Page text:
variable. (These features are discussed later in this chapter.)
The Debugger provides the following windows to help you troubleshoot your
XML source:
•
Breakpoints Window
•
Call Stack Window
•
Local Variables Window
•
Watches Window
Breakpoints Window
Breakpoints window lists all of the breakpoints you have set for the current project,
including a short description of the breakpoint and a boolean flag that indicates
whether the breakpoint is currently enabled or disabled.
Select Window > Debugging > Breakpoints from the main menu bar to open the
Breakpoints window.
Figure 1-14
Example Breakpoints Window
You can enable or disable a breakpoint by changing its Enabled property in the
Breakpoints window.
Chapter 1
Using the Identity Manager IDE
23
Working with the Identity Manager IDE Interface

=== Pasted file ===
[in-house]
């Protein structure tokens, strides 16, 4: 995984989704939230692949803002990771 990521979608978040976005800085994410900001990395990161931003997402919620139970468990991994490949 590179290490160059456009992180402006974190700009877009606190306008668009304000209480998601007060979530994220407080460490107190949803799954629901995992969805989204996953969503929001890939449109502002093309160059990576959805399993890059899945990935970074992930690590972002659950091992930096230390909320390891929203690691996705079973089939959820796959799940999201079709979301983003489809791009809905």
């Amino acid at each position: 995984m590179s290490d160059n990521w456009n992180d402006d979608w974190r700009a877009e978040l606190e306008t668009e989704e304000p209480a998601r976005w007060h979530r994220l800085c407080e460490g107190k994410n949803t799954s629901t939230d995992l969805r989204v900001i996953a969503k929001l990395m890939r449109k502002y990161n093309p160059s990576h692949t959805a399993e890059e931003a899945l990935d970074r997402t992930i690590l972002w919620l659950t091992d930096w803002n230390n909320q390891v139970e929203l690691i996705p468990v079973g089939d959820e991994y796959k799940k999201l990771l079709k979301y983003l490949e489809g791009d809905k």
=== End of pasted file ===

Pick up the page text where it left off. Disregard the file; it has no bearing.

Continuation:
Call Stack Window
The Identity Manager IDE automatically launches the Call Stack window when
you run the Debugger.
When the Debugger reaches a breakpoint, the execution stack (a series of calls that
the thread performed to get to the breakpoint) displays in the Call Stack window.
In XPRESS, these calls are XPRESS operations such as BLOCK or CASE.
If additional functions appear in the call chain, these functions are listed in order.
This list is called a stack trace, and it displays the structure of the execution stack at
this point in the program's life.
NOTE
If you close the Call Stack window (or it is unavailable for another
reason) you can re-open the window by selecting Window >
Debugging> Call Stack from the main menu bar.
Local Variables Window
The Local Variables window lists all variables that are in scope at the current point